My internship experiences at Apple, Google, and breakout companies (part 1)
The month before my first internship, I read Alexey MK’s A Brief Guide to Tech Internships. In it, Alexey talks about his internships at Facebook and 2bkco, and what he learned from both.
I used Alexey’s experiences as reference all the time as I interned. So I wanted to pay it forward by sharing my own personal experiences.
Here goes :)
But wait who am I? #
I’m Rishi, and I’m a Computer Science graduate from UC San Diego. I started this blog to write more for my friends.
I’ve also done my time on the internship circuit. 5 internships now, which is as many as those pesky Waterloo kids do!
I have interned at Qualcomm, Apple, Google, Zenreach and Flexport.
I was pretty fortunate to get a head start. I took AP Computer Science and attended multiple hackathons in high school.
My first internship, what I lacked in experience, I made up for in enthusiasm. I came to work the first day in a dress shirt and tie at 8am. I took pictures of the free drinks and my new cubicle. In a couple weeks, I was peeing La Croix.
Unfortunately, my enthusiasm waned over the course of the internship. I was isolated in a cubicle, away from my manager and assigned mentor. I had no team, no standup, and vague direction.
Towards the end, I got the sense the Android app I had been building was not important. I started coming in later, and taking longer lunches, because no one seemed to notice.
I started to feel insecure about my programming abilities, and also, my work ethic. I was paranoid I’d be caught slacking off, because I indeed was slacking off. I could have handled the situation better, but I was also only 18.
Overall, I left Qualcomm feeling useless and lazy. In hindsight, I was too harsh on myself. As a beginner programmer, it’s tough to feel useful and productive. It’s also not unheard of for your project to be thrown away, which mine was.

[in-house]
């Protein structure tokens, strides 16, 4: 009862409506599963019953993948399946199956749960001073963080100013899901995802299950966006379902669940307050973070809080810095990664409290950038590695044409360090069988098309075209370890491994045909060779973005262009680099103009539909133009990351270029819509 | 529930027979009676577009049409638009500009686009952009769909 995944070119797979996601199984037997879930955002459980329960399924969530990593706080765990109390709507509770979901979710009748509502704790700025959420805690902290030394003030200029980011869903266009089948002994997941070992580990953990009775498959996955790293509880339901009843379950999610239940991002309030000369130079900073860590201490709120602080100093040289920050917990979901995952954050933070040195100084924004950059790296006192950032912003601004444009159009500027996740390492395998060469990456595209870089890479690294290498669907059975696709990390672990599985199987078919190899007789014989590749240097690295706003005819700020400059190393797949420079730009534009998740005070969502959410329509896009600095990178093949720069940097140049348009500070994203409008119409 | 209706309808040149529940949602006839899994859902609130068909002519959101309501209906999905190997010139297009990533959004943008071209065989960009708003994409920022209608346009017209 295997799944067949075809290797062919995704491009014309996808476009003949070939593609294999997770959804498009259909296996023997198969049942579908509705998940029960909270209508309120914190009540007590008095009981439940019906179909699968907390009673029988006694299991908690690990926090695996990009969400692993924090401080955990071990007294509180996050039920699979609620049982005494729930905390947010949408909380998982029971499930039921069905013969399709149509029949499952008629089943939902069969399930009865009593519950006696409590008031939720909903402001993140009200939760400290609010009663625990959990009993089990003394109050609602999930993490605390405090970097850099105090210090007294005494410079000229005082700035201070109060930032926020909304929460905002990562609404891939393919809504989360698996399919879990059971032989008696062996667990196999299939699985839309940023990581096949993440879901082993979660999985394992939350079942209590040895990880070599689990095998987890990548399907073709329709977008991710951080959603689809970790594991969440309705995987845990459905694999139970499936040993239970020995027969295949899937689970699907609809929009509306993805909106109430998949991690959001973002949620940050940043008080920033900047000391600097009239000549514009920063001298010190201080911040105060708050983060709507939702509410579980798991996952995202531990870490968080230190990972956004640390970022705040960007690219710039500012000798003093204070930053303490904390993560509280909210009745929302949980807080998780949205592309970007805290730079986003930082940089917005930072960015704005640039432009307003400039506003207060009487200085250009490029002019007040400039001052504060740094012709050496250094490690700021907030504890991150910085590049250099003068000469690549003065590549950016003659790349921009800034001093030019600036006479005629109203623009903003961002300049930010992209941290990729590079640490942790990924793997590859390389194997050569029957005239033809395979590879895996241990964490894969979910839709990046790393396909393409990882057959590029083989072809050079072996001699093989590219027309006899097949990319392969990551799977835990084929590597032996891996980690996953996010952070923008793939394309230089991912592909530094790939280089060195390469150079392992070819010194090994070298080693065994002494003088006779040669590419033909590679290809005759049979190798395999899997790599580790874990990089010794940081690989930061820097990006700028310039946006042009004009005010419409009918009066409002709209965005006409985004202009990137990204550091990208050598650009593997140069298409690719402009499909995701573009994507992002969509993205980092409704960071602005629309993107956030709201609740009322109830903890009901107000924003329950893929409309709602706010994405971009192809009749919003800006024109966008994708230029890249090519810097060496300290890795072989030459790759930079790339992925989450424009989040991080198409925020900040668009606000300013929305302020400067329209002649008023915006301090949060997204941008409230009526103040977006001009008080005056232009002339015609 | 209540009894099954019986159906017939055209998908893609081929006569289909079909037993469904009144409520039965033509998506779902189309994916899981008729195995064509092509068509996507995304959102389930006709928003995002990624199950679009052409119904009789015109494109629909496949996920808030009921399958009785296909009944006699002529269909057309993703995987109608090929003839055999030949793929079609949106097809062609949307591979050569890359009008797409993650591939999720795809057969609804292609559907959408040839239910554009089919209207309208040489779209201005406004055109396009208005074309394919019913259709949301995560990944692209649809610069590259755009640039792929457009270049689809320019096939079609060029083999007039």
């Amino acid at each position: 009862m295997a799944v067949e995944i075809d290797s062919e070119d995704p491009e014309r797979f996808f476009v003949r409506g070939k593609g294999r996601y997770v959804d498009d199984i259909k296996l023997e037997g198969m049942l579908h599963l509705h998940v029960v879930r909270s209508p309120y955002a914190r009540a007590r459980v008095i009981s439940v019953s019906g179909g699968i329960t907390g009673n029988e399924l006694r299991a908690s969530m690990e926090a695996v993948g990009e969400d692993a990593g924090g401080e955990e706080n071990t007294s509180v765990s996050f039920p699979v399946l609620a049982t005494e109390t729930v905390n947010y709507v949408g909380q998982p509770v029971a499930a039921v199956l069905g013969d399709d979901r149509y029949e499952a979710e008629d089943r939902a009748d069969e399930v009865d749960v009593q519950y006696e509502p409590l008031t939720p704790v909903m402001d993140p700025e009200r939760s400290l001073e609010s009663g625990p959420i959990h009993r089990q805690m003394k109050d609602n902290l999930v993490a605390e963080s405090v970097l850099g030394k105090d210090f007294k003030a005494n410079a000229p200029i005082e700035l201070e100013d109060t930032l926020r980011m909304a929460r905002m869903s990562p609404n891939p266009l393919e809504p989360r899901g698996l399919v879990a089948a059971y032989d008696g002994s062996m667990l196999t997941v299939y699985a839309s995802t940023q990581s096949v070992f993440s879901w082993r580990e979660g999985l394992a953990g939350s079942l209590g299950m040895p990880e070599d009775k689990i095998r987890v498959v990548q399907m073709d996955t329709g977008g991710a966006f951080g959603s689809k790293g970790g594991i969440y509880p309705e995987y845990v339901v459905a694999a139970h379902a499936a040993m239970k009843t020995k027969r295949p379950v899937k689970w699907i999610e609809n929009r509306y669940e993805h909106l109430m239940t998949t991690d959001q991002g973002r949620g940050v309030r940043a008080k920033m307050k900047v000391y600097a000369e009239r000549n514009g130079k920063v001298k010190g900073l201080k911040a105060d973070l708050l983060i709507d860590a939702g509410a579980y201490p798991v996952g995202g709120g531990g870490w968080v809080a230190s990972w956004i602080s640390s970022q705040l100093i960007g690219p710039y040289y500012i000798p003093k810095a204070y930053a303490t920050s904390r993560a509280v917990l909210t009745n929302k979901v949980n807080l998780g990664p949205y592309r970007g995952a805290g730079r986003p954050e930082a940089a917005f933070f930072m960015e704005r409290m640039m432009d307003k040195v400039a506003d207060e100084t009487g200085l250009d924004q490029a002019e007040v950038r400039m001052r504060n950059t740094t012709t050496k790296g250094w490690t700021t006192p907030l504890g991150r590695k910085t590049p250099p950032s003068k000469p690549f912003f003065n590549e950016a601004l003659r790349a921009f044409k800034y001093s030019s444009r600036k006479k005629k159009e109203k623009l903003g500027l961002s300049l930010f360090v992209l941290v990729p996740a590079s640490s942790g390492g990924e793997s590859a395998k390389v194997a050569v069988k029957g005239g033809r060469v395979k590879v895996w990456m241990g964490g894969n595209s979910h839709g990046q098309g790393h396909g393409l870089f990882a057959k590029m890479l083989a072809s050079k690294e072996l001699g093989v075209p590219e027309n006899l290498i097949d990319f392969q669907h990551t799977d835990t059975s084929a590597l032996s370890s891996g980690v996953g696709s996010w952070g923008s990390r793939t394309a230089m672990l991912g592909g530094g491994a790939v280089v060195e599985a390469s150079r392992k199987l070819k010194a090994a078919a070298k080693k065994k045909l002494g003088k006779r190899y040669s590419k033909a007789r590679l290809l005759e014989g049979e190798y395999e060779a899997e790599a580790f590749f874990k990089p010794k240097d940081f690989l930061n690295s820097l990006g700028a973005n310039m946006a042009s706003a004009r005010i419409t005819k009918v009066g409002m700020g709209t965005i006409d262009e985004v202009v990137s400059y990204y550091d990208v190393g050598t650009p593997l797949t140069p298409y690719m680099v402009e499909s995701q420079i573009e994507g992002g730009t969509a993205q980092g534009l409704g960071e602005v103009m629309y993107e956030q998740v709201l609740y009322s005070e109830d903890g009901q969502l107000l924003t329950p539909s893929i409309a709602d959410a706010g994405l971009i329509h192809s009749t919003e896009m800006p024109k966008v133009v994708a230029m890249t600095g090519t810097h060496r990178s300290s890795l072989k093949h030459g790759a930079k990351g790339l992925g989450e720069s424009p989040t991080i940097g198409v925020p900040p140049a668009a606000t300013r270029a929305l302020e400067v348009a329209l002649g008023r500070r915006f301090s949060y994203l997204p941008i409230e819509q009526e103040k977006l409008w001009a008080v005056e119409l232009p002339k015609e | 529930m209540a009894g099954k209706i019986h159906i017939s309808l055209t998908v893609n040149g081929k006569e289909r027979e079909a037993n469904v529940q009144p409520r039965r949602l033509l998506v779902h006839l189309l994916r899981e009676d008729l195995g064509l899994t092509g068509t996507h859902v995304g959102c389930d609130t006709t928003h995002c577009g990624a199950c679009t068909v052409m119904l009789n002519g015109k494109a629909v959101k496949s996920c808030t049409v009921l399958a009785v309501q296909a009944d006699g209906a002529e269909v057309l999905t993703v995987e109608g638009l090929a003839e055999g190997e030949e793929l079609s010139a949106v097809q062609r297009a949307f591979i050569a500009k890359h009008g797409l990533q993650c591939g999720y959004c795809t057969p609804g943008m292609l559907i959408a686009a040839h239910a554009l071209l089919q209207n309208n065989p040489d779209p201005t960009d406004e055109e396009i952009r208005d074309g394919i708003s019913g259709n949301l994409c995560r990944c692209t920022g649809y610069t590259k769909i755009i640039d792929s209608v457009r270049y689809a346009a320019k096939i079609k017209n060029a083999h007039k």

Despite this negative self-talk, I got much better at programming after Qualcomm. Coding full-time will do that, even if you slack off.
I also had tons of fun with my freshman intern cohort :)
Sophomore year summer: Apple News #
Me at Apple:
At the time, I didn’t deserve this internship. I had gotten it just because I got good at interviewing the previous recruiting season. But hey, fake it till you make it, right?
In any case, I learned the most during this internship. This was thanks to my mentor John, who had been around the block, and I was so freaking lucky to have.
Things my mentor told me:
• John told me about working at Ning, a breakout company from the 2000s.
He told me about how much he learned, and how talented his coworkers were. He planted the idea in my head of going to smaller companies first to start my career.
• John talked about being a generalist.
He said, when recruiters ask if you’re interested in frontend or backend, don’t let them pigeonhole you. Say you’ve done lots of frontend in the past, but now I’m doing backend.
That may or may not be what you tell recruiters. But my takeaway was that it’s OK to be be a generalist and like everything :)
• He taught me about software engineering, here are some of my notes:
Code should be self-documenting. Use comments only to call out unusual code. Tests are good documentation, use them to understand new parts of the code base. Use git blame/annotate to find code samples to base your code off of. Timebox tasks, because Parkinson’s law. Do other tasks in parallel when the build is running. Grand rewrites are often bad. And keep it SOLID.
• He taught me to underpromise and overdeliver.
This may or may not apply generally. But definitely applies to software engineering estimates.
During sprint planning meetings, I always feel pressure to give an optimistic estimate. But tasks always take longer than I think, and I’ve missed a lot of my estimates. I believe, be pessimistic about your estimate. Or at least, do the research to inform your estimate, then add some padding, and you’ll thank yourself.
I also apply this when I’m late to social engagements… if you’re running 15 minutes late, say you’ll be 30 minutes late, then overdeliver :)
Back at Apple, I was a bit of a shitty intern. I didn’t know stuff, and I was slow, and then because I didn’t know stuff / was slow, I got discouraged, and I didn’t give a great performance to my team.
I did not get a return offer.
Regardless, I got so much out of this internship. I’m so grateful to John and the team for taking the time to teach me.
Read on to see my adventures at Google, Zenreach and Flexport!
Part 2: Google
Part 3: Zenreach and Flexport
Spoiler: It gets better :)